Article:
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My first edX course Blue is the New Green launched last week, and I wanted to try some different and exciting things to engage this global learning community as we investigated the global water crisis.

I decided to leave the traditional lecture behind and instead use documentary-style filming techniques. The compelling videos explore inspiring, real-life examples of innovations from architects, engineers, planners, ecologists, and artists. The featured innovators are based in Vancouver–one of the world’s leading cities for blue-green design, and home to both the “greenest” neighborhood in the world (at the time of construction) and one of the greenest university buildings in the world: the University of British Columbia’s Center for Interactive Research on Sustainability.

The course seeks to inspire students by bringing them on a series of virtual “field trips” to these and other locales across Vancouver. Together, we travel from the campus through the city to the urban watershed, with students never having to leave the comfort of their homes. During these trips, we visit green buildings; explore North America’s largest wastewater-to-energy plant; learn from architects designing urban waterscapes as ‘landscape infrastructure’ along Vancouver’s revitalized waterfront in what was, when it was built, the largest LEED-Platinum certified neighborhood in the world; travel along one of North America’s largest revitalized urban streams, which has become a hub for community engagement and traditional food production; and explore the creation of a ‘watershed mind’ with an award-winning poet and artist.

Creating this MOOC has reinforced my passion for online learning and public debate. Not only am I interacting with students from across the globe in Blue is the New Green, the online course is also transforming my on-campus class at the University of British Columbia. There, my students are participating in a “flipped classroom,” in which they watch lectures prior to class (at UBC, this might mean listening to a lecture while going for a run on the beach!). Students then spend class time solving problems, creating projects, and engaging in dialogue and active learning—which research shows leads to enhanced creativity, student satisfaction, and learning outcomes. And, the learning experience won’t end when the MOOC concludes in six weeks.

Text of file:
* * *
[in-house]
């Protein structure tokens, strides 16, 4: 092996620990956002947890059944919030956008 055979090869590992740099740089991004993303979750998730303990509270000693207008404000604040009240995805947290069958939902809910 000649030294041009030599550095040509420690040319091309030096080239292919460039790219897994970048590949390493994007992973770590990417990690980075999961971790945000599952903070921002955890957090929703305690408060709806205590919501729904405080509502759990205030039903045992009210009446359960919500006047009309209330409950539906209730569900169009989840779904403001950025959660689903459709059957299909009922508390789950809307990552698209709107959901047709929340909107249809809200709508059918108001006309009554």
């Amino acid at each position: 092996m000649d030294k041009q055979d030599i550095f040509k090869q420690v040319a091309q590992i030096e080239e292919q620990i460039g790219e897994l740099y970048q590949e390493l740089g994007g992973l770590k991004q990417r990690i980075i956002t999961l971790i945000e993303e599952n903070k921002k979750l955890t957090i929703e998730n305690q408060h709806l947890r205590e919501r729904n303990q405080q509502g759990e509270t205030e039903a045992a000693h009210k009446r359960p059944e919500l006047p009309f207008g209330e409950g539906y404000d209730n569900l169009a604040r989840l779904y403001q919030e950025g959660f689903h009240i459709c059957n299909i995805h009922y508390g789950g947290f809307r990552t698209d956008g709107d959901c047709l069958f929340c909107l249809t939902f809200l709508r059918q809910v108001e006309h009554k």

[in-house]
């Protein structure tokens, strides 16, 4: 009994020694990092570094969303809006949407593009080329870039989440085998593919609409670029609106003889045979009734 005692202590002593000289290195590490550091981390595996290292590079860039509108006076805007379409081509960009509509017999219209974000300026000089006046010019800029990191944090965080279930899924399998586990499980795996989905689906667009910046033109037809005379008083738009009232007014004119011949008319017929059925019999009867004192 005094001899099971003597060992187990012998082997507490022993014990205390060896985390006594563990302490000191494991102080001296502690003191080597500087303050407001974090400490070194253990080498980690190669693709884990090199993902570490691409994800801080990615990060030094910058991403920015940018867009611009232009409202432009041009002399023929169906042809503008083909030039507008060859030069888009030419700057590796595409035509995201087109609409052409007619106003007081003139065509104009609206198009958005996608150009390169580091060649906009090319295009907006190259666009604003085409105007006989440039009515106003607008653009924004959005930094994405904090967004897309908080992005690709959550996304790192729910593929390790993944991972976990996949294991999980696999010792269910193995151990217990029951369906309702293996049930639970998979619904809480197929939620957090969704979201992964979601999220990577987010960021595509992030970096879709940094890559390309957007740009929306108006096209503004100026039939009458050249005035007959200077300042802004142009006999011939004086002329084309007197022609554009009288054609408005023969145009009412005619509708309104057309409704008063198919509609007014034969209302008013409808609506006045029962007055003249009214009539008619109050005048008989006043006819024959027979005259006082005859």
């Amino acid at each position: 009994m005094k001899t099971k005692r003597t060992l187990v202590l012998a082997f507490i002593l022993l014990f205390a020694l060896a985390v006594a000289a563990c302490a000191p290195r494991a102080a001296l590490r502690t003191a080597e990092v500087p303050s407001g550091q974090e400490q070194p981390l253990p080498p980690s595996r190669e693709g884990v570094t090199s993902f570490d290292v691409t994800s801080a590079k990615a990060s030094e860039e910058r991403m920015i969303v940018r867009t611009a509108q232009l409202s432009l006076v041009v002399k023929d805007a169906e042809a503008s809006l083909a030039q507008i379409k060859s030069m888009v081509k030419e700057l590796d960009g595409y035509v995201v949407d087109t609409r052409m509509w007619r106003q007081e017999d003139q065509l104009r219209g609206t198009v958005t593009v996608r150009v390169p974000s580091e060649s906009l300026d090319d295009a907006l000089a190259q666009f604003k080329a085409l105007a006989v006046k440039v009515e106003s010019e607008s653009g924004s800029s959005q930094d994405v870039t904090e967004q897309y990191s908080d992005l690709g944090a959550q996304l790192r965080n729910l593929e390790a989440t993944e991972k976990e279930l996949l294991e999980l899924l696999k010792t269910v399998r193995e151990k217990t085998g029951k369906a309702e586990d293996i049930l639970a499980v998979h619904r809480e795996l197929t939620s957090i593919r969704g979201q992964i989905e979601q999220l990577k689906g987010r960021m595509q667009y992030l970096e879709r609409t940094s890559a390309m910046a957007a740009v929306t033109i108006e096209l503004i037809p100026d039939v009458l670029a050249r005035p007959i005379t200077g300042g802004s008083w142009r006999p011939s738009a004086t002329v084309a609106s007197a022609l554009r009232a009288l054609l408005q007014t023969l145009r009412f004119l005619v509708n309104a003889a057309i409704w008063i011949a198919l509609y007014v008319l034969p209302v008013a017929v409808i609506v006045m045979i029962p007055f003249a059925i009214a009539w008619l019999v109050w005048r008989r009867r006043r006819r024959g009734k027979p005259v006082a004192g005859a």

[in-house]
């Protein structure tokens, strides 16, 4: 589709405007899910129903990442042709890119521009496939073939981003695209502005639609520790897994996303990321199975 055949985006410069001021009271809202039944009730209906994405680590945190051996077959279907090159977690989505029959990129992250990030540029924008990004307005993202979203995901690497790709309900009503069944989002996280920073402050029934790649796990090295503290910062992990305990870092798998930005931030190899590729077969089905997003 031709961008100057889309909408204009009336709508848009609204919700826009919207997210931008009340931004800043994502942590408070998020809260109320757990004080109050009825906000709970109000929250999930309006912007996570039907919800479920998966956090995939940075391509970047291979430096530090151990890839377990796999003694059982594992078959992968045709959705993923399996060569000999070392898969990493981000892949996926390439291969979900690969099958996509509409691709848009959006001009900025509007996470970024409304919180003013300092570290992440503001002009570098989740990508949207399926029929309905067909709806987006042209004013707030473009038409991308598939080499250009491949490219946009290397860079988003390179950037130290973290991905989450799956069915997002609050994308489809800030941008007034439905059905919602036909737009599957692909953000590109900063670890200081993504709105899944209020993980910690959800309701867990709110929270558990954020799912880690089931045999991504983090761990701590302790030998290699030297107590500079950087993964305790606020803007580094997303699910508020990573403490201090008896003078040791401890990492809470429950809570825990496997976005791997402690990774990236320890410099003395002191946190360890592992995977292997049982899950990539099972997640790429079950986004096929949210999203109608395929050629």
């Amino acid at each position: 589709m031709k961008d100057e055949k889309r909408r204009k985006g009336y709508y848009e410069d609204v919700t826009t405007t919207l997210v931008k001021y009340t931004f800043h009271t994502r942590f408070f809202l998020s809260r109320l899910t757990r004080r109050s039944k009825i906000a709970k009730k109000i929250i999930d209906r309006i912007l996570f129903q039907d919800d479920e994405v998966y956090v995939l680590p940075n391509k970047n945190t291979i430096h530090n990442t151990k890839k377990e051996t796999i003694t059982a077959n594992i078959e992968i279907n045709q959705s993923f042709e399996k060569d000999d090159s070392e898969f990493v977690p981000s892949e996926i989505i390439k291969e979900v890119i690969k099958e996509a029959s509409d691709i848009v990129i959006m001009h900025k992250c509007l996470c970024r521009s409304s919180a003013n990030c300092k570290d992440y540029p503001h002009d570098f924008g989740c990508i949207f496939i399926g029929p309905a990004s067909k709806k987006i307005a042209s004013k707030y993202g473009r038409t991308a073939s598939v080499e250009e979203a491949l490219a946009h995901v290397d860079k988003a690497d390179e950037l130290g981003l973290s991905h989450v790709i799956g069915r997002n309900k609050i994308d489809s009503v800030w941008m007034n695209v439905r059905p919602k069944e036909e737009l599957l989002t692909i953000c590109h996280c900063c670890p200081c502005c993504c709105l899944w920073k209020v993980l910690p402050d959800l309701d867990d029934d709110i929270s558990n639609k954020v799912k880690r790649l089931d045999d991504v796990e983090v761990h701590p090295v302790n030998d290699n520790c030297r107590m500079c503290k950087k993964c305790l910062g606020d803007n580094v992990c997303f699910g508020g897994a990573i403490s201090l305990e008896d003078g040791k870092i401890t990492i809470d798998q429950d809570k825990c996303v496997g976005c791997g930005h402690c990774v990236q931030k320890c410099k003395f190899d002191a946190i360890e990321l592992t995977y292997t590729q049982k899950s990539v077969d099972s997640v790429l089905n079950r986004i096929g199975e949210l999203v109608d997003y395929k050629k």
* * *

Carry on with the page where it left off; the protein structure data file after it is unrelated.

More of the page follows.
I’ve had the pleasure of working with award-winning filmmakers Hallenbeck Consultants and Shortt & Epic to create the course videos. The lead filmmaker is UBC geography graduate student Jessica Hallenbeck. Together, we have co-produced the videos, working collaboratively as an example of “decentered” pedagogy, in which educators work as a team. This opportunity has helped me become a “guide on the side” rather than a “sage on the stage,” allowing all members of our course team to express their talents and contributions—enhancing the course content overall and the student experience.

My experience as Director of UBC’s Program on Water Governance, which has a mandate of sharing cutting-edge research with public audiences, has made me realize how eager the public is for sound, accessible, timely advice from researchers. The barriers for researchers to engage with the public remain substantial. However, I’m hopeful that over time MOOCs may change this—allowing researchers with a commitment to public engagement to be recognized, and to engage with learners from around the world.

Join us on our learning adventure. Sign up today for Blue is the New Green and explore innovative “blue-green” solutions to today’s water crisis.

Guest Post: Karen Bakker, UBCx Professor

Photo of Karen BakkerDr. Karen Bakker is a Rhodes Scholar with a PhD from Oxford and a Fellow of the Royal Society of Canada; she was named a “Top 40 under 40” in 2011. She has been researching water issues for the past 20 years, and is the author of more than 100 academic publications, which have appeared in top journals such as Science andGlobal Environmental Change. Her interdisciplinary research examines the causes of—and innovative solutions to— some of our most pressing water problems